Wednesday, April 05, 2006

Emmott's Farewell

Bill Emmott, in his final column as editor of "The Economist," stands by his support of the war to overthrow Saddam:

This will outrage some readers, but I still think the decision was correct — based on the situation at that time, which is all it could have been based on. The risk of leaving Saddam in power was too high. Outside intervention in other countries' affairs is difficult, practically, legally and morally. It should be done only in exceptional circumstances, and backed by exceptional efforts. Iraq qualified on the former. George Bush let us — and America — down on the latter. So, however, did other rich countries: whatever they thought of the invasion, they had a powerful interest in sorting out the aftermath. Most shirked it.

The only argument against our decision that seems to me to have force is that a paper whose scepticism about government drips from every issue should have been sceptical about Mr Bush's government and its ability to do things properly in Iraq. This is correct: we should have been, and we were. But when the choice is between bad options and worse ones, a choice must still be made. Great enterprises can fail — but they fail twice over if they take away our moral courage and prevent us from rising to the next challenge.

That looks about right to me. At this point, that's what those of us who supported the war are left with. I said at the beginning it will be 20 years before we know if it's a good idea, but even if it turns out spectacularly well in 2023, it will be through some mechanism I didn't foresee or predict.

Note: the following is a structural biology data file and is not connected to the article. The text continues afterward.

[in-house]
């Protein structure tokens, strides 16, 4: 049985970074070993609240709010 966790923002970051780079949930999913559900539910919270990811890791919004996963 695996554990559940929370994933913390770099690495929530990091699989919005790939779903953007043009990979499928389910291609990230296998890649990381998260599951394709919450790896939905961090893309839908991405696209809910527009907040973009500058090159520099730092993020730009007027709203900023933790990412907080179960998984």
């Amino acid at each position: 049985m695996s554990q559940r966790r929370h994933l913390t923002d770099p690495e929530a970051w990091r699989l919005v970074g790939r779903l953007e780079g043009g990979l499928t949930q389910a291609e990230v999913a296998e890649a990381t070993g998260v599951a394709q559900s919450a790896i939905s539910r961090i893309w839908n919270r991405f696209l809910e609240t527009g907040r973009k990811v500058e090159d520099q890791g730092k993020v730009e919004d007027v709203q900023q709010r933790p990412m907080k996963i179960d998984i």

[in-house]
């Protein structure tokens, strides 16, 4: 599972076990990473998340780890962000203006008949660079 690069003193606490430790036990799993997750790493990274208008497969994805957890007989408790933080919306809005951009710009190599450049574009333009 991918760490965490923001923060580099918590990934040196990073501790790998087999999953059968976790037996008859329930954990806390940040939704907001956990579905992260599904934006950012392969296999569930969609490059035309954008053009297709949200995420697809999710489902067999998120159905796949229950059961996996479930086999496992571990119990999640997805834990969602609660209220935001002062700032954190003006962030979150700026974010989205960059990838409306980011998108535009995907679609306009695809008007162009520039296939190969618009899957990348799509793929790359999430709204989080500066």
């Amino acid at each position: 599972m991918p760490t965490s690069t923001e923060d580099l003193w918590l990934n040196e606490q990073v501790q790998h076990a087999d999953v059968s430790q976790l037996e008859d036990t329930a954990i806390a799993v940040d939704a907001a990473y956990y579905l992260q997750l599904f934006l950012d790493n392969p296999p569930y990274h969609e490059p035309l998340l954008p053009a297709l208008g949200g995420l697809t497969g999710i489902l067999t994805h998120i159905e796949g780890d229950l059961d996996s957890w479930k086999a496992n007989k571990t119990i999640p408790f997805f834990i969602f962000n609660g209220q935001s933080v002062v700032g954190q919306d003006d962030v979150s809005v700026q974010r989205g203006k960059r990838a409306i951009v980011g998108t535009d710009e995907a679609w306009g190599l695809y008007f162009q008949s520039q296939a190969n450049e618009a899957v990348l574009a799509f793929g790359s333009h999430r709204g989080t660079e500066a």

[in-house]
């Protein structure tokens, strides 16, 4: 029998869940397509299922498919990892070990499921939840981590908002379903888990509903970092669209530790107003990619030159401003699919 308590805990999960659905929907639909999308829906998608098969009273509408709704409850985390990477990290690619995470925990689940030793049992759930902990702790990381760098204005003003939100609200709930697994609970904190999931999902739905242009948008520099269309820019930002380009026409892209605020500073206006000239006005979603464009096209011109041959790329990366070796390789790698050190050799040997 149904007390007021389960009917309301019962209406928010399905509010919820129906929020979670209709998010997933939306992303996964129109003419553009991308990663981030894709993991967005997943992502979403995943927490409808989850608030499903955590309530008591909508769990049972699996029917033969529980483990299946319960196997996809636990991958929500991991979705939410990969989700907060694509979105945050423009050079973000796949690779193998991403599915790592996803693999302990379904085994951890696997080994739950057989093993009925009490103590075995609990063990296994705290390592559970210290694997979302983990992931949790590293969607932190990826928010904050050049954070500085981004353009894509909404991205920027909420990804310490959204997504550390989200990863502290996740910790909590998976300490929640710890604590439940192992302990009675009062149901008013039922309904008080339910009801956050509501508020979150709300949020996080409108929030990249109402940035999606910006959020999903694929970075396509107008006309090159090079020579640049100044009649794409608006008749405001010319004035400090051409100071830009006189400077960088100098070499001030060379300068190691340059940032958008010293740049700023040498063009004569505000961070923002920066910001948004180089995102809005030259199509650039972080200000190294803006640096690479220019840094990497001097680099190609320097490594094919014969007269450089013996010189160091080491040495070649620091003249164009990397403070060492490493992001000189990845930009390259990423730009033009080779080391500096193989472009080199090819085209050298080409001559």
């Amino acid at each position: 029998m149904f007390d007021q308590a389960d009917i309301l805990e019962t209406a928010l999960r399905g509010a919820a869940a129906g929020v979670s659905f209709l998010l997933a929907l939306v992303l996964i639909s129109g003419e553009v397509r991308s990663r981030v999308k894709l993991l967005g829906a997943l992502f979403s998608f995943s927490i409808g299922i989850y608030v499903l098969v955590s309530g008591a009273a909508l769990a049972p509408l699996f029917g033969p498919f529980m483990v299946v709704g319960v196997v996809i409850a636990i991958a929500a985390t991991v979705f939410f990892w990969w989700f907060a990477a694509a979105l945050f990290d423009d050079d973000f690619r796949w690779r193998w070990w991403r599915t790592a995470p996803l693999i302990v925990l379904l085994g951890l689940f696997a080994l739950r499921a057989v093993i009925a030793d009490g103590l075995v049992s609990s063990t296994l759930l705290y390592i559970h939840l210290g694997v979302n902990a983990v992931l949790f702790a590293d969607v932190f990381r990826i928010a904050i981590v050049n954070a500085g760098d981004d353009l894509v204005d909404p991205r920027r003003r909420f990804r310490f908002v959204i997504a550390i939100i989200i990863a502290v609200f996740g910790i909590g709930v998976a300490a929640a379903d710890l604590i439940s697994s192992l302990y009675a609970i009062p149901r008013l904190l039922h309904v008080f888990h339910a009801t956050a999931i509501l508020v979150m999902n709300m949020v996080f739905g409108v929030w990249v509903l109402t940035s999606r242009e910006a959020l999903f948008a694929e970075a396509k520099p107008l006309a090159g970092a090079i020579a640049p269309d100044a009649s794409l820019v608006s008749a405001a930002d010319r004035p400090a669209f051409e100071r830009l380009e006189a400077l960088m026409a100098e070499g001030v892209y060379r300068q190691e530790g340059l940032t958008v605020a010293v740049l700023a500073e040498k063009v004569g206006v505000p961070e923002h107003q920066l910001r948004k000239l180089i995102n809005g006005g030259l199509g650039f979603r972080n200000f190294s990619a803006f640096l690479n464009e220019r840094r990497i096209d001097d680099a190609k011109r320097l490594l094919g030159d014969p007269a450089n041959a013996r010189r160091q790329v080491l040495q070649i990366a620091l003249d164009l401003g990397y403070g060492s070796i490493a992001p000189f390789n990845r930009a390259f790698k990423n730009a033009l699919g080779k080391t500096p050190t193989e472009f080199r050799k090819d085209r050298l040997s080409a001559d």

But I absolutely would support it again. I grew up with an America that used its power often in twisted ways -- twisted by the artificial pressures and fears of the Cold War and summed up by the phrase "He's a sonofabitch but he's our sonofabitch." For once, then, I got to see all that might used to do something that actually aligned with our national values: to give a perfectly oppressed people an imperfect liberty, as the French and the Dutch gave us in 1778.

Oh, of course the Iraq War was "about" a whole lot more than that. It was about the oil (how could it not be?), and about the grudge, and about a gritty and practical matter of making the world safe for the West, and about the doubt about what Saddam had and what he was doing with it. All in all, it was a matrix-point decision (mistaken, willfully, by many in the anti camp as a "shifting rationale"). It was a sad choice that was the best among seriously crappy alternatives. It ought to have worked. Among the lessons to be learned is another one I'd add to Emmott's short list of what we ought to have seen coming: If you can't explain a war in 10 words or less, don't start it.